{[ promptMessage ]}

Bookmark it

{[ promptMessage ]}

SP_I_P01_4p

# SP_I_P01_4p - Introduction to Signal Processing 1...

This preview shows pages 1–4. Sign up to view the full content.

Introduction to Signal Processing 1 Copyright © 2005-2009 – Hayder Radha I. Basic Signal and System Concepts A. Definition of a Signal Definition: A signal is a measure of some physical phenomenon, such as an electrical current, the temperature at an airport, etc. and it is a function of one or more variables. Introduction to Signal Processing 2 Copyright © 2005-2009 – Hayder Radha Most popular signals in electrical and computer engineering are functions of a single variable, which is usually time . A signal is usually a reference to the mathematical representation of the physical phenomenon under consideration. This physical phenomenon normally changes over time. Hence, we commonly express signals as functions of time: () x t , yt , ( ) it , vt ,…. Introduction to Signal Processing 3 Copyright © 2005-2009 – Hayder Radha Examples of Signals 1. Signals as functions of a single variable An example of a signal that is a function of a single variable is the voltage across an electric device such as a resistor, capacitor, or inductor: . Below is an example of a signal representing the voltage decay across a capacitance that is discharging its energy into a resistor starting at time zero: () ( ) exp , 0 t t =− . Introduction to Signal Processing 4 Copyright © 2005-2009 – Hayder Radha 0 0.2 0.4 0.6 0.8 1 1.2 1.4 1.6 1.8 2 0.1 0.2 0.3 0.4 0.5 0.6 0.7 0.8 0.9 1 t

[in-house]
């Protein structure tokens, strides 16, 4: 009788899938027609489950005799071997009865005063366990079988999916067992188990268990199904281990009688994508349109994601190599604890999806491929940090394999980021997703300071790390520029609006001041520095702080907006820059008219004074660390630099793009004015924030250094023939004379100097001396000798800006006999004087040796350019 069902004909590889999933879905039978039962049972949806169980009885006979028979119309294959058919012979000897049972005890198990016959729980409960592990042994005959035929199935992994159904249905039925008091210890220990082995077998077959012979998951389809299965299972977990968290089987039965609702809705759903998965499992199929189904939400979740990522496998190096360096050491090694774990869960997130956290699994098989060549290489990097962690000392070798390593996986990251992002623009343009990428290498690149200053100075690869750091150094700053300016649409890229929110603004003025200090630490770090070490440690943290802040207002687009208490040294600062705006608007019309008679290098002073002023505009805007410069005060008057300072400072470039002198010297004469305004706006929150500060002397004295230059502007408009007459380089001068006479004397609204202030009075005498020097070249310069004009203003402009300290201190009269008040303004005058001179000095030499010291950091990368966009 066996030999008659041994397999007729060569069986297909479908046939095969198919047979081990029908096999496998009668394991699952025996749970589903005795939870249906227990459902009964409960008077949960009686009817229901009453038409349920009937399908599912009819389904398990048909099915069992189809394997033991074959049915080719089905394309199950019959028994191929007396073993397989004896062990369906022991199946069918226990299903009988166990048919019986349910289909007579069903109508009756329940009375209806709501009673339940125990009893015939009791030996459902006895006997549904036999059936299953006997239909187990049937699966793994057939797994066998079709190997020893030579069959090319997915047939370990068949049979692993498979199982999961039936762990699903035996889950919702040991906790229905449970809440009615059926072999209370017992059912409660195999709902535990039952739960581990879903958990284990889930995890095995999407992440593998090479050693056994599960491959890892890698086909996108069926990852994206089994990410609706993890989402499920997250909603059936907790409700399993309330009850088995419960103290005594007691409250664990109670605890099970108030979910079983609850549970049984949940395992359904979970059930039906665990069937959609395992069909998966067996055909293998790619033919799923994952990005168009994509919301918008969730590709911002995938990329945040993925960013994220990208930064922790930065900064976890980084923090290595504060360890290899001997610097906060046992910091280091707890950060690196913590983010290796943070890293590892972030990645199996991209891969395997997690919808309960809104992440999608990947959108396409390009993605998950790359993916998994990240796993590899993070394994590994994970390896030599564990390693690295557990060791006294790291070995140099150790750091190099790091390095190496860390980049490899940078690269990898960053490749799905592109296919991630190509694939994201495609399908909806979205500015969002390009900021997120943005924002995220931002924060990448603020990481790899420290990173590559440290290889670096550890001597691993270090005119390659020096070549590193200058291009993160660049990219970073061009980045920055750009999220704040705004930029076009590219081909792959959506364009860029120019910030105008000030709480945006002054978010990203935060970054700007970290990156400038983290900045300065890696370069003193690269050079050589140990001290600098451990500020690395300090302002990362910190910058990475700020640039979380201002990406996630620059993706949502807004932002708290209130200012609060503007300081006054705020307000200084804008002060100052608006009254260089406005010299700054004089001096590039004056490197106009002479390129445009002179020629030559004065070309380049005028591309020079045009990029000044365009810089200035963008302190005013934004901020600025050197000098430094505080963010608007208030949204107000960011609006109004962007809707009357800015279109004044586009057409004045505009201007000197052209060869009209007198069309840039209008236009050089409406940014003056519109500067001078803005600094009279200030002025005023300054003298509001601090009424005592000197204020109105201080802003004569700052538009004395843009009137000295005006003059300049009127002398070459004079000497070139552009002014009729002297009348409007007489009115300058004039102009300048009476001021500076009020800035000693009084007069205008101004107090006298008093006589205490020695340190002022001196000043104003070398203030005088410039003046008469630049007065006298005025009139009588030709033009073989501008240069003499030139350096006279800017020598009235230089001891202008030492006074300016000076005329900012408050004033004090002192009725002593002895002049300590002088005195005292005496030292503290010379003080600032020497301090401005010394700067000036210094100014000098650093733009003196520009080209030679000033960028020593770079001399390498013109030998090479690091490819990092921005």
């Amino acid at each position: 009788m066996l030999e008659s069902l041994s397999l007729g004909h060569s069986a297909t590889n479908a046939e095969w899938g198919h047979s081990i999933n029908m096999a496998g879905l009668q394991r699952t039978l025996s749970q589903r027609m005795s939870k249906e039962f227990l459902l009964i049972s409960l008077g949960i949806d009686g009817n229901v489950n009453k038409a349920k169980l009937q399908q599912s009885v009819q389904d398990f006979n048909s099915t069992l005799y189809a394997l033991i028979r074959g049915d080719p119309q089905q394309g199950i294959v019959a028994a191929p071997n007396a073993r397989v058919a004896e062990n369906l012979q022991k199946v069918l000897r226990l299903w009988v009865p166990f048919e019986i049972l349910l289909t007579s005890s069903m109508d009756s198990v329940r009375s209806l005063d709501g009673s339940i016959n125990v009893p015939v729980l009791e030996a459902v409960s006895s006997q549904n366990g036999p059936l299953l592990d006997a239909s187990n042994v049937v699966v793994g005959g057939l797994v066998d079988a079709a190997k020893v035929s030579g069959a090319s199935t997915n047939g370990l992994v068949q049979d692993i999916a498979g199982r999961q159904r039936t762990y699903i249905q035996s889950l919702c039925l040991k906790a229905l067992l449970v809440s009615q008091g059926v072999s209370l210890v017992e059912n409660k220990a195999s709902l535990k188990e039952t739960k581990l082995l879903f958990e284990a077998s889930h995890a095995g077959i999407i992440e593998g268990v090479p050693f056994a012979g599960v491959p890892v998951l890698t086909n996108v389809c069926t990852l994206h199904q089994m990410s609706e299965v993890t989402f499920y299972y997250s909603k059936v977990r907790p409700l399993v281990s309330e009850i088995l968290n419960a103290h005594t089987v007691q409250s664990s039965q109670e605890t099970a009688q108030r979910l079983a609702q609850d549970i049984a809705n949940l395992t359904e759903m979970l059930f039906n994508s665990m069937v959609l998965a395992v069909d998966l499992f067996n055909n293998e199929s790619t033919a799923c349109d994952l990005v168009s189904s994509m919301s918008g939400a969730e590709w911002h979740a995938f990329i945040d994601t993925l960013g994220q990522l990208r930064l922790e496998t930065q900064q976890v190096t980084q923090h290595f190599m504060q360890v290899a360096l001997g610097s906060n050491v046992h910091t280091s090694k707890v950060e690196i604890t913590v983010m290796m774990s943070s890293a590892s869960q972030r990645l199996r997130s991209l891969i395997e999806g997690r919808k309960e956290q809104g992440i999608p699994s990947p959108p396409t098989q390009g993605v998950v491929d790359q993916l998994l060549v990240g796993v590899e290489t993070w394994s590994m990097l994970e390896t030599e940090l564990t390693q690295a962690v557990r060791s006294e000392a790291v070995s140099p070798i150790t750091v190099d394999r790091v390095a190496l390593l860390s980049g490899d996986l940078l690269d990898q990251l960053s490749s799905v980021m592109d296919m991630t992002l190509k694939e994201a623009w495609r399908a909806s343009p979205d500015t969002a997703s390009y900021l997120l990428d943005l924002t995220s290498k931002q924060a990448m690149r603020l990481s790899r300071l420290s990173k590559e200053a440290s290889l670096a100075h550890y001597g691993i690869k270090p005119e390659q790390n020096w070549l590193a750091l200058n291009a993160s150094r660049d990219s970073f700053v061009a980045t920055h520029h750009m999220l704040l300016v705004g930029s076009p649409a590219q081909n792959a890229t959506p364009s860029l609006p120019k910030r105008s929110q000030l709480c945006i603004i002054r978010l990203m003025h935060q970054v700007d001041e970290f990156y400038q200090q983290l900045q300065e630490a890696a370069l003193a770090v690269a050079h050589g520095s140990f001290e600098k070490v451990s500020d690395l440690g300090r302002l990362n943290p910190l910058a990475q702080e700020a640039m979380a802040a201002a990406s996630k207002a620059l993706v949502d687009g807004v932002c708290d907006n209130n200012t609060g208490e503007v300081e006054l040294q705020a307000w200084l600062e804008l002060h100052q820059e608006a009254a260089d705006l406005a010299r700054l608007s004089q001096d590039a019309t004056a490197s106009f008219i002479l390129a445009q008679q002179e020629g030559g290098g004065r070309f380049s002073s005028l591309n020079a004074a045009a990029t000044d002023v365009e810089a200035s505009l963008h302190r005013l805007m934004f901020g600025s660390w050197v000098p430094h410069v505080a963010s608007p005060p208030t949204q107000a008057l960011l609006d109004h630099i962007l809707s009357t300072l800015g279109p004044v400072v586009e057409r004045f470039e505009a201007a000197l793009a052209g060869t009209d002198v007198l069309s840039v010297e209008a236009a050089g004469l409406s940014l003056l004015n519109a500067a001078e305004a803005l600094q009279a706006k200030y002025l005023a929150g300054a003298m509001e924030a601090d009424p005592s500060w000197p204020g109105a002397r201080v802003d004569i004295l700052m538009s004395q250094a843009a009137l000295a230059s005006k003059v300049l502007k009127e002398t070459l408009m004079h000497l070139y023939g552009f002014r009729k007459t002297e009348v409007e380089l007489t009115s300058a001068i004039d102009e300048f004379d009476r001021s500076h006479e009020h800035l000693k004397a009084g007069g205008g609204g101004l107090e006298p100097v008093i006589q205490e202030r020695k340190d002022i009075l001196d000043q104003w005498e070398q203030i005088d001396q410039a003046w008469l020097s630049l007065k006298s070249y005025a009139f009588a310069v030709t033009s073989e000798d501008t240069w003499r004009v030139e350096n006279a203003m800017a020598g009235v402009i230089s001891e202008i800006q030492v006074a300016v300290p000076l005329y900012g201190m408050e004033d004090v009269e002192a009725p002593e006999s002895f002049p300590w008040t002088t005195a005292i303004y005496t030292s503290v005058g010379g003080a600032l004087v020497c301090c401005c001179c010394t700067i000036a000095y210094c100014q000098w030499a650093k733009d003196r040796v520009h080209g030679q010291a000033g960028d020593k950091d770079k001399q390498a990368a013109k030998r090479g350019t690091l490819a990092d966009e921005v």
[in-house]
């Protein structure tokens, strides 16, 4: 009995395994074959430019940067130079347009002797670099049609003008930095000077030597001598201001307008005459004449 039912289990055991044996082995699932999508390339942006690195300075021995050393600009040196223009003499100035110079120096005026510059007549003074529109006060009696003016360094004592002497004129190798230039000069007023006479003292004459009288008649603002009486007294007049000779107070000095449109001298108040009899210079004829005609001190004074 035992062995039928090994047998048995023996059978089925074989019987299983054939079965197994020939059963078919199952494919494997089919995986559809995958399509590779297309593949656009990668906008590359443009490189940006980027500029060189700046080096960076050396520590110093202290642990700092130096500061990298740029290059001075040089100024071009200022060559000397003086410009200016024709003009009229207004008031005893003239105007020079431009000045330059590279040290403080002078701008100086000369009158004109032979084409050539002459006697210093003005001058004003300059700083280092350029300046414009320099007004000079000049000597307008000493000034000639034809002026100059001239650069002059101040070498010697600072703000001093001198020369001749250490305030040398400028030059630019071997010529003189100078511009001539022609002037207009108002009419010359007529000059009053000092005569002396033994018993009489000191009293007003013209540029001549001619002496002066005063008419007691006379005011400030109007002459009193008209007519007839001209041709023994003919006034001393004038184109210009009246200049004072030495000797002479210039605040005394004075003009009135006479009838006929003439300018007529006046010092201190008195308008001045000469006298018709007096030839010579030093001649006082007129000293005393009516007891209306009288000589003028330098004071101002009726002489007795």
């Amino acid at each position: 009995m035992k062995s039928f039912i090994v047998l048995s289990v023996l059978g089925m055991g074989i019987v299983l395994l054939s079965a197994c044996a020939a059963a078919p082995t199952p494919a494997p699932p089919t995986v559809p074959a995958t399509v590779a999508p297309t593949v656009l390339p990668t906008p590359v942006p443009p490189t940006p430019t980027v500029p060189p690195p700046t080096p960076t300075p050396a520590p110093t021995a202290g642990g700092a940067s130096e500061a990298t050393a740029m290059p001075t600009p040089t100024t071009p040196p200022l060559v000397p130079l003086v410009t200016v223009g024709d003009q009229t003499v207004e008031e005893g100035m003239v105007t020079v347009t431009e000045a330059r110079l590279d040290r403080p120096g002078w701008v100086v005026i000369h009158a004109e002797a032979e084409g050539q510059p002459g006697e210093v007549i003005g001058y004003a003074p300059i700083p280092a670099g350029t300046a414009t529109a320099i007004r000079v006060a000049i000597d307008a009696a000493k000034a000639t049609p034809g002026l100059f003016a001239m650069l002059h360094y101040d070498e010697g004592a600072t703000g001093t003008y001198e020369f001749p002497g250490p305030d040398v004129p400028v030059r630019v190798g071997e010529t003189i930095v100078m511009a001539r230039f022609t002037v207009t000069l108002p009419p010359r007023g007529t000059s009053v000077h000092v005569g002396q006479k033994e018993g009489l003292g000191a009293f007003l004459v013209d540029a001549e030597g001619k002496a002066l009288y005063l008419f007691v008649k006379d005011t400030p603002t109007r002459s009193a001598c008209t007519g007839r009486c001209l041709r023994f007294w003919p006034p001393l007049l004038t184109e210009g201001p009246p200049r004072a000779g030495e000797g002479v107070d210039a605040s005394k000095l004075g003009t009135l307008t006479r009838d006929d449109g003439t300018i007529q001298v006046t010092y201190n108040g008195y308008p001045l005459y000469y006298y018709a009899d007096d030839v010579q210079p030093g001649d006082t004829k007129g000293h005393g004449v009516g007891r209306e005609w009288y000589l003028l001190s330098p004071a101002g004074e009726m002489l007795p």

This preview has intentionally blurred sections. Sign up to view the full version.

View Full Document
Introduction to Signal Processing 5 Copyright © 2005-2009 – Hayder Radha 2. Signals as functions of two variables A prominent example of a signal that is expressed as a function of two variables is an image (picture) signal. The two variables usually represent two-dimensional spatial variable. Introduction to Signal Processing 6 Copyright © 2005-2009 – Hayder Radha x y Introduction to Signal Processing 7 Copyright © 2005-2009 – Hayder Radha 3. Signals as functions of three variables A video signal is an example of a function of three variables, two spatial variables and a time variable. In this course we will mainly focus on signals that are functions of a single variable. Introduction to Signal Processing 8 Copyright © 2005-2009 – Hayder Radha B. Signal Properties and Classification of Signals A signal can be categorized and classified using several key properties. Below we outline these properties that lead to different types of signals.
Introduction to Signal Processing 9 Copyright © 2005-2009 – Hayder Radha 1. Continuous-Time and Discrete-Time Signals By considering a typical signal () x t that is a function of a single (time) variable t , one can classify a signal depending on the nature of this single variable (horizontal axis or domain ) under consideration. If the signal is a function of continuous time, then we have a continuous-time signal . In this case, the signal is defined over a continuum of time values. An example of a continuous-time signal is: Introduction to Signal Processing 1 0 Copyright © 2005-2009 – Hayder Radha () ( ) exp x tt =− . 0

This preview has intentionally blurred sections. Sign up to view the full version.

View Full Document
This is the end of the preview. Sign up to access the rest of the document.

{[ snackBarMessage ]}

### Page1 / 20

SP_I_P01_4p - Introduction to Signal Processing 1...

This preview shows document pages 1 - 4. Sign up to view the full document.

View Full Document
Ask a homework question - tutors are online